HIPAA requires physicians to protect the identity of their patients. According to an article from the Dallas Medical Journal, "privacy laws in health care will not allow physicians to defend themselves in the same manner. The fact that even a patient's identity is protected information directly hinders the physician's ability to refute a complaint. Simply acknowledging publicly that the complaining party is a patient breaches confidentiality and violates HIPAA laws." (2)

To avoid violating HIPAA laws, some physicians may consider responding to the comments anonymously. This is also not advisable. There is no such thing as anonymity on the web. IP addresses (unique numbers that identify computers accessing the Internet) act as a fingerprint and can identify the user's computer. "Physicians should also consider that whatever you write cannot be taken back and may remain on the Internet for a very long time," says Holeman.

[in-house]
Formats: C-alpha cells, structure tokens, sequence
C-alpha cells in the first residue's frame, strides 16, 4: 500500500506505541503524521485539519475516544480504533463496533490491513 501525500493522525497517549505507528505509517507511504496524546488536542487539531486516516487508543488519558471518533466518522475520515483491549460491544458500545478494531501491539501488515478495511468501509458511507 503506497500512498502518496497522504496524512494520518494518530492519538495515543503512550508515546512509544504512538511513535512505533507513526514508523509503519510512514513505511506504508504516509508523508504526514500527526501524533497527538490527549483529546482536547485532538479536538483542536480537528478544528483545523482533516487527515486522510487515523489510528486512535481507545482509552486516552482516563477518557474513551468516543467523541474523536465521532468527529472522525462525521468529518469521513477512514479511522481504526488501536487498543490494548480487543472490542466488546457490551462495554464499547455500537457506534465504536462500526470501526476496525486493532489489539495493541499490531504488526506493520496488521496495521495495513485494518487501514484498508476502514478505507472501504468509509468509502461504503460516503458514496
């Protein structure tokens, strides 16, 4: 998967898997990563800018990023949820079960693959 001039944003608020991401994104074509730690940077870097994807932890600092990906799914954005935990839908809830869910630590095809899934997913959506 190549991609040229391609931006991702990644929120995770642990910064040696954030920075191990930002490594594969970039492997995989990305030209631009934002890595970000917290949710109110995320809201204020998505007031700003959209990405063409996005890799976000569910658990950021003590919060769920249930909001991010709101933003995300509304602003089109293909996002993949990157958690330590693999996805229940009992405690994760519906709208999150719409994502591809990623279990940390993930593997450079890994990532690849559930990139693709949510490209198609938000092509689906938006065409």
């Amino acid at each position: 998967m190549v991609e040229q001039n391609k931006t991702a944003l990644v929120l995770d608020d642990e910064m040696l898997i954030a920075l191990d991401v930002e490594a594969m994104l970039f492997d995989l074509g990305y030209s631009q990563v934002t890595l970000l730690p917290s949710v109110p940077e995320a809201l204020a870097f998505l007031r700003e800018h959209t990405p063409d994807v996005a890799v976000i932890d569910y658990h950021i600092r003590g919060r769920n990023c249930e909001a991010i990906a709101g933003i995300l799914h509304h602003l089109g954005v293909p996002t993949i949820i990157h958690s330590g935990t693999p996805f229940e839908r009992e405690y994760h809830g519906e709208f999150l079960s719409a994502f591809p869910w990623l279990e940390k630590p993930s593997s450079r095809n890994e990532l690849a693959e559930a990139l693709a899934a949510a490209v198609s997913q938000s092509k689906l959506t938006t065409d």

If the complaints indicate that the patient is considering legal action, the physician should contact his or her medical liability insurance company as soon as possible. "If a patient makes an accusation of medical malpractice, it is even more important that you do not reply online," says Jill McLain, senior vice president of claim operations at TMLT.

"Anything said in response could be used in the claim against the physician." Physicians, understandably frustrated with the situation, may ask themselves what they can do in the face of online criticism. "One option is to ask yourself if the patient has a point," says McLain. "Take a look at the comments and see if there is a grain of truth to them. Is there room for improvement in your care or office policies?"